Bloomberg News

Oil Climbs a Third Day on U.S. Economic Growth Outlook

May 29, 2012

Oil rose for a third day in New York as speculation that economic growth will boost fuel demand in the U.S. and China, the world’s biggest crude consumers, countered concern Europe’s debt crisis will worsen.

Futures advanced as much as 1.2 percent from the close on May 25. U.S. consumer confidence probably gained in May and job growth may have picked up, according to surveys by Bloomberg News before reports this week. China’s cabinet agreed to revive financial incentives for consumers to trade in their passenger cars to help increase demand in the world’s biggest vehicle market, a government official said yesterday. Oil has slipped 13 percent this month amid concern Europe’s debt crisis will derail the global economic recovery.

“There’s little green shoots of optimism,” Jonathan Barratt, chief executive of Barratt’s Bulletin, a commodity- markets newsletter in Sydney, said in a telephone interview today. “We’re going to get a robust story out of the U.S. We’re not out of hot water with Europe.”

Crude for July delivery climbed as much as $1.13 to $91.99 a barrel in electronic trading on the New York Mercantile Exchange and was at $91.36 at 2:08 p.m. Singapore time. Floor trading was closed yesterday for the U.S. Memorial Day holiday and transactions will be booked with today’s trades for settlement purposes. Front-month prices are down 7.6 percent this year.

Brent oil for July settlement was at $107.35 a barrel, up 24 cents, on the London-based ICE Futures Europe exchange. Prices have fallen 10 percent in May. The European benchmark contract’s premium to West Texas Intermediate was at $16.01, from $16.12 yesterday.

Technical Support

Oil is paring its monthly decline after rebounding from long-term technical support at $89.83 a barrel, according to data compiled by Bloomberg. On the weekly chart, that’s the 50 percent Fibonacci retracement of the drop to $32.40 in December 2008 from an intraday record high of $147.27 in July that year. Buy orders tend to be clustered near chart-support levels.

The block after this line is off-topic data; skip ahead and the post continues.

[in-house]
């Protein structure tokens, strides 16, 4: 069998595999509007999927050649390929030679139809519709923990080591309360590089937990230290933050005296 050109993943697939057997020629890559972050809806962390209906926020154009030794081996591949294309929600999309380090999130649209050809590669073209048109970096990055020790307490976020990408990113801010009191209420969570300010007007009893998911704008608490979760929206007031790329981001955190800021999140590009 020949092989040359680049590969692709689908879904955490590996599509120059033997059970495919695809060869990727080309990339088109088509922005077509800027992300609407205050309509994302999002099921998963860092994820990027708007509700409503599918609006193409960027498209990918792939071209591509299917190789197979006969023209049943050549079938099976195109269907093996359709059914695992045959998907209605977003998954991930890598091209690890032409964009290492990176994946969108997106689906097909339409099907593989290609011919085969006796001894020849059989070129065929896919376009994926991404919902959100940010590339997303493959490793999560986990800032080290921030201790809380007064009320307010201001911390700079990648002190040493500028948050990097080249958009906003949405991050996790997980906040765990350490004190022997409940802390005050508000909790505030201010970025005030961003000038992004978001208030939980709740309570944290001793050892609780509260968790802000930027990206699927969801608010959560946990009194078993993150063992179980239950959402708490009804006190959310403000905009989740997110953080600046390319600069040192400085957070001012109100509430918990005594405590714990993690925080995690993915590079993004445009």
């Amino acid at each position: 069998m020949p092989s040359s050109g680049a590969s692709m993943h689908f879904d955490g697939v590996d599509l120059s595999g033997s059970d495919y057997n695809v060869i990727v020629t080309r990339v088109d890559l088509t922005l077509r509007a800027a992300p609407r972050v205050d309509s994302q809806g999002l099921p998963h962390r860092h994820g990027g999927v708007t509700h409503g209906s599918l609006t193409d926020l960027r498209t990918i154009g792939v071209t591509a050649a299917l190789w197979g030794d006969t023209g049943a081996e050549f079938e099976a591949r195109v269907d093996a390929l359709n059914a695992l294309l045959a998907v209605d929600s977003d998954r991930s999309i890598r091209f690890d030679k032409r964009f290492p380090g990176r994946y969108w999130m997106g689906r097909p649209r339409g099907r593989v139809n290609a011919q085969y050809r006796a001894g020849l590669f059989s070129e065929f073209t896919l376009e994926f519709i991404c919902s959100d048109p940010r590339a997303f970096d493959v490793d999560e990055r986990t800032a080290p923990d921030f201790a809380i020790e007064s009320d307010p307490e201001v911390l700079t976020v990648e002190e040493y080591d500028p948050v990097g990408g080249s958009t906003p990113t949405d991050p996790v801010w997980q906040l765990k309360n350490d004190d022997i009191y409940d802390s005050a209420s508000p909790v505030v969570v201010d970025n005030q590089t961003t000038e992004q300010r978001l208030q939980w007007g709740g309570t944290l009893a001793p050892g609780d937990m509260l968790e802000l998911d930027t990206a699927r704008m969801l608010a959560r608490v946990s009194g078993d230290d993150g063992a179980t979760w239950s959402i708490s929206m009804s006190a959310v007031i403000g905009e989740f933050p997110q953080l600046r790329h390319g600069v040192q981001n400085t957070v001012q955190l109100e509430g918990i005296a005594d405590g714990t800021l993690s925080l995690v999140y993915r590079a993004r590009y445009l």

China’s cabinet approved a so-called cash-for-clunkers program last week, according to the official, who asked not to be identified because the matter hasn’t been made public. The nation rolled out a similar incentive plan in 2009 to counter the global financial crisis, spurring 49.6 billion yuan ($7.8 billion) in new car purchases the following year.

U.S. Economy

The New York-based Conference Board’s gauge of consumer confidence probably rose to 69.5 in May from 69.2 the previous month, according to a Bloomberg survey before a report tomorrow. U.S. payrolls increased by 150,000 workers after a gain of 115,000 in April that was the lowest in six months, according to the median forecast of 70 economists in a separate survey before Labor Department figures on June 1.

The jobless rate in Japan rose for the first time in three months in April, data from the statistics bureau in Tokyo showed today. The number exceeded analysts’ estimates and underscored concern that an economic recovery will lose momentum in the face of Europe’s crisis. The rate increased to 4.6 percent from 4.5 percent in March. The median estimate of 26 economists surveyed by Bloomberg News was for 4.5 percent.

Japan was the world’s third-biggest crude user in 2010, according to BP Plc (BP/)’s Statistical Review of World Energy.

To contact the reporter on this story: Ben Sharples in Melbourne at bsharples@bloomberg.net

To contact the editor responsible for this story: Alexander Kwiatkowski at akwiatkowsk2@bloomberg.net


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